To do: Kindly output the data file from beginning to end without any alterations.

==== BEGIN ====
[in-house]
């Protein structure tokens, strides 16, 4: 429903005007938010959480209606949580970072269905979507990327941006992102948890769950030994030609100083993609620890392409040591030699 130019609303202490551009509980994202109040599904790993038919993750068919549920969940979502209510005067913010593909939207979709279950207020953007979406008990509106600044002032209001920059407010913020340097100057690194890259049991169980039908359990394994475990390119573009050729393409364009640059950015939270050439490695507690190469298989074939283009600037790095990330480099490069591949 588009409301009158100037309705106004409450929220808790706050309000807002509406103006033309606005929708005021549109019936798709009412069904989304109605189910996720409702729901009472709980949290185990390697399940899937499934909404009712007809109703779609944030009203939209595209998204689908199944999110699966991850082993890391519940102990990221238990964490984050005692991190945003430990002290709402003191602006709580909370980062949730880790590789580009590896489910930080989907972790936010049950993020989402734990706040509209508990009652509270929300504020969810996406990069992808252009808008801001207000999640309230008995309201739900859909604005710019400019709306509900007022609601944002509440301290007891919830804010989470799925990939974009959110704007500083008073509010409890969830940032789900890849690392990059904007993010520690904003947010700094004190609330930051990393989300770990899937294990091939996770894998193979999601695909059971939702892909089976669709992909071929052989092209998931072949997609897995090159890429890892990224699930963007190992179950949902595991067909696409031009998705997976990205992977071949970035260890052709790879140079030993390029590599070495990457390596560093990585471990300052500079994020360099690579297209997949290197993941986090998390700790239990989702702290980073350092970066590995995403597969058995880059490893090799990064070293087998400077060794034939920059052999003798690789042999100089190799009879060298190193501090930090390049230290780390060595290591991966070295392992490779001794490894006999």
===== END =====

[in-house]
């Protein structure tokens, strides 16, 4: 429903005007938010959480209606949580970072269905979507990327941006992102948890769950030994030609100083993609620890392409040591030699 130019609303202490551009509980994202109040599904790993038919993750068919549920969940979502209510005067913010593909939207979709279950207020953007979406008990509106600044002032209001920059407010913020340097100057690194890259049991169980039908359990394994475990390119573009050729393409364009640059950015939270050439490695507690190469298989074939283009600037790095990330480099490069591949 588009409301009158100037309705106004409450929220808790706050309000807002509406103006033309606005929708005021549109019936798709009412069904989304109605189910996720409702729901009472709980949290185990390697399940899937499934909404009712007809109703779609944030009203939209595209998204689908199944999110699966991850082993890391519940102990990221238990964490984050005692991190945003430990002290709402003191602006709580909370980062949730880790590789580009590896489910930080989907972790936010049950993020989402734990706040509209508990009652509270929300504020969810996406990069992808252009808008801001207000999640309230008995309201739900859909604005710019400019709306509900007022609601944002509440301290007891919830804010989470799925990939974009959110704007500083008073509010409890969830940032789900890849690392990059904007993010520690904003947010700094004190609330930051990393989300770990899937294990091939996770894998193979999601695909059971939702892909089976669709992909071929052989092209998931072949997609897995090159890429890892990224699930963007190992179950949902595991067909696409031009998705997976990205992977071949970035260890052709790879140079030993390029590599070495990457390596560093990585471990300052500079994020360099690579297209997949290197993941986090998390700790239990989702702290980073350092970066590995995403597969058995880059490893090799990064070293087998400077060794034939920059052999003798690789042999100089190799009879060298190193501090930090390049230290780390060595290591991966070295392992490779001794490894006999």